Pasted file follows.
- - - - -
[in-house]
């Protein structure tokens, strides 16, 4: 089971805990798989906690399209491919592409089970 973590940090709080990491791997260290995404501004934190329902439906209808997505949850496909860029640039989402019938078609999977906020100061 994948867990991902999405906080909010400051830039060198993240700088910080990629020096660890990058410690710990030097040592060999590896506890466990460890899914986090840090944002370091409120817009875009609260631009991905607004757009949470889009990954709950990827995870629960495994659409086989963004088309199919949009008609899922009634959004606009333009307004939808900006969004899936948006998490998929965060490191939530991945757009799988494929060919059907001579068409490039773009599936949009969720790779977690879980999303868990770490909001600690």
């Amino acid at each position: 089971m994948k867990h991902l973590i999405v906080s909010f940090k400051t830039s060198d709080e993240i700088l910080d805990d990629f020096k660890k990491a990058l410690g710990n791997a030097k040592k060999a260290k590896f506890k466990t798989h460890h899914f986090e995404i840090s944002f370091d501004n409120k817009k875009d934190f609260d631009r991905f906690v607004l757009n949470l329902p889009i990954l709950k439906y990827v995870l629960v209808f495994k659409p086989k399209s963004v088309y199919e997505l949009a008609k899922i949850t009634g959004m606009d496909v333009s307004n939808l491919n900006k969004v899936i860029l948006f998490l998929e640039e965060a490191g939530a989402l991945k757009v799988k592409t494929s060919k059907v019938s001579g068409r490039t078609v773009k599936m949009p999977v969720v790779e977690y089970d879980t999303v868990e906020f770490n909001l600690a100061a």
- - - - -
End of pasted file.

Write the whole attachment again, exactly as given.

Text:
[in-house]
């Protein structure tokens, strides 16, 4: 089971805990798989906690399209491919592409089970 973590940090709080990491791997260290995404501004934190329902439906209808997505949850496909860029640039989402019938078609999977906020100061 994948867990991902999405906080909010400051830039060198993240700088910080990629020096660890990058410690710990030097040592060999590896506890466990460890899914986090840090944002370091409120817009875009609260631009991905607004757009949470889009990954709950990827995870629960495994659409086989963004088309199919949009008609899922009634959004606009333009307004939808900006969004899936948006998490998929965060490191939530991945757009799988494929060919059907001579068409490039773009599936949009969720790779977690879980999303868990770490909001600690």
């Amino acid at each position: 089971m994948k867990h991902l973590i999405v906080s909010f940090k400051t830039s060198d709080e993240i700088l910080d805990d990629f020096k660890k990491a990058l410690g710990n791997a030097k040592k060999a260290k590896f506890k466990t798989h460890h899914f986090e995404i840090s944002f370091d501004n409120k817009k875009d934190f609260d631009r991905f906690v607004l757009n949470l329902p889009i990954l709950k439906y990827v995870l629960v209808f495994k659409p086989k399209s963004v088309y199919e997505l949009a008609k899922i949850t009634g959004m606009d496909v333009s307004n939808l491919n900006k969004v899936i860029l948006f998490l998929e640039e965060a490191g939530a989402l991945k757009v799988k592409t494929s060919k059907v019938s001579g068409r490039t078609v773009k599936m949009p999977v969720v790779e977690y089970d879980t999303v868990e906020f770490n909001l600690a100061a």